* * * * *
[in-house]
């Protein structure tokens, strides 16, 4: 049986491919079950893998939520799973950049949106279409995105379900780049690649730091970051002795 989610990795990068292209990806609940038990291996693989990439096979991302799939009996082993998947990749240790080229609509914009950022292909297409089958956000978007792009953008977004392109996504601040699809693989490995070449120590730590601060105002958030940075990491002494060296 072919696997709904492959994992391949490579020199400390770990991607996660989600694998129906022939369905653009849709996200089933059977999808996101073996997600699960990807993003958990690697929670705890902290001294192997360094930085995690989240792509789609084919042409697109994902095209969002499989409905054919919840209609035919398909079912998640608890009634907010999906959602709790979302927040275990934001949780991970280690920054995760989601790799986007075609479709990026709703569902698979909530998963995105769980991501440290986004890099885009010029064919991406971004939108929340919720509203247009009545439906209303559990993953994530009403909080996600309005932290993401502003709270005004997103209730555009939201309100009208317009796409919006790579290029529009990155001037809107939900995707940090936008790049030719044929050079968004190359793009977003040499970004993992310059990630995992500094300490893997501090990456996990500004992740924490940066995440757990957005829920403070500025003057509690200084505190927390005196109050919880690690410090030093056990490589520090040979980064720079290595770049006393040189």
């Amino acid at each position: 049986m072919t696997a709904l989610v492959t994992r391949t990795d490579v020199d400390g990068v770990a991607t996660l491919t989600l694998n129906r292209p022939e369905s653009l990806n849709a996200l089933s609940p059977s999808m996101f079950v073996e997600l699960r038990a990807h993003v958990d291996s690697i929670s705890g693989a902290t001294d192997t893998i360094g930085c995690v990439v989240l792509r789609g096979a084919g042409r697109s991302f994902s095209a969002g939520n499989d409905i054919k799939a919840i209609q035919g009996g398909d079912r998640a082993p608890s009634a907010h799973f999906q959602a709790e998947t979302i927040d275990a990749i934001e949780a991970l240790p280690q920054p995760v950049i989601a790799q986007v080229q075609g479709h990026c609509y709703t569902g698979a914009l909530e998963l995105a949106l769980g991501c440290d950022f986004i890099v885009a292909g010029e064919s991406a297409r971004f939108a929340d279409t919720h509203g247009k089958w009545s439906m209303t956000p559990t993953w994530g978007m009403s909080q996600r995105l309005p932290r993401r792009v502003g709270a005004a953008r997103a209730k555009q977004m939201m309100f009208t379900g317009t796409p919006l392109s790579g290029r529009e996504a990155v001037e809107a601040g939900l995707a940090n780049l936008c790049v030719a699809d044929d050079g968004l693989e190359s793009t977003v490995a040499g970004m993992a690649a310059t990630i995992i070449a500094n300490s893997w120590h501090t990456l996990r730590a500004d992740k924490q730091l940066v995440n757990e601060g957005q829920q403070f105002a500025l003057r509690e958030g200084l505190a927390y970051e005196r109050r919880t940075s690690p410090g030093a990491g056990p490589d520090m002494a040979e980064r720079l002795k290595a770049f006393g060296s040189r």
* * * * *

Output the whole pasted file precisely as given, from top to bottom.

[in-house]
């Protein structure tokens, strides 16, 4: 049986491919079950893998939520799973950049949106279409995105379900780049690649730091970051002795 989610990795990068292209990806609940038990291996693989990439096979991302799939009996082993998947990749240790080229609509914009950022292909297409089958956000978007792009953008977004392109996504601040699809693989490995070449120590730590601060105002958030940075990491002494060296 072919696997709904492959994992391949490579020199400390770990991607996660989600694998129906022939369905653009849709996200089933059977999808996101073996997600699960990807993003958990690697929670705890902290001294192997360094930085995690989240792509789609084919042409697109994902095209969002499989409905054919919840209609035919398909079912998640608890009634907010999906959602709790979302927040275990934001949780991970280690920054995760989601790799986007075609479709990026709703569902698979909530998963995105769980991501440290986004890099885009010029064919991406971004939108929340919720509203247009009545439906209303559990993953994530009403909080996600309005932290993401502003709270005004997103209730555009939201309100009208317009796409919006790579290029529009990155001037809107939900995707940090936008790049030719044929050079968004190359793009977003040499970004993992310059990630995992500094300490893997501090990456996990500004992740924490940066995440757990957005829920403070500025003057509690200084505190927390005196109050919880690690410090030093056990490589520090040979980064720079290595770049006393040189």
């Amino acid at each position: 049986m072919t696997a709904l989610v492959t994992r391949t990795d490579v020199d400390g990068v770990a991607t996660l491919t989600l694998n129906r292209p022939e369905s653009l990806n849709a996200l089933s609940p059977s999808m996101f079950v073996e997600l699960r038990a990807h993003v958990d291996s690697i929670s705890g693989a902290t001294d192997t893998i360094g930085c995690v990439v989240l792509r789609g096979a084919g042409r697109s991302f994902s095209a969002g939520n499989d409905i054919k799939a919840i209609q035919g009996g398909d079912r998640a082993p608890s009634a907010h799973f999906q959602a709790e998947t979302i927040d275990a990749i934001e949780a991970l240790p280690q920054p995760v950049i989601a790799q986007v080229q075609g479709h990026c609509y709703t569902g698979a914009l909530e998963l995105a949106l769980g991501c440290d950022f986004i890099v885009a292909g010029e064919s991406a297409r971004f939108a929340d279409t919720h509203g247009k089958w009545s439906m209303t956000p559990t993953w994530g978007m009403s909080q996600r995105l309005p932290r993401r792009v502003g709270a005004a953008r997103a209730k555009q977004m939201m309100f009208t379900g317009t796409p919006l392109s790579g290029r529009e996504a990155v001037e809107a601040g939900l995707a940090n780049l936008c790049v030719a699809d044929d050079g968004l693989e190359s793009t977003v490995a040499g970004m993992a690649a310059t990630i995992i070449a500094n300490s893997w120590h501090t990456l996990r730590a500004d992740k924490q730091l940066v995440n757990e601060g957005q829920q403070f105002a500025l003057r509690e958030g200084l505190a927390y970051e005196r109050r919880t940075s690690p410090g030093a990491g056990p490589d520090m002494a040979e980064r720079l002795k290595a770049f006393g060296s040189r």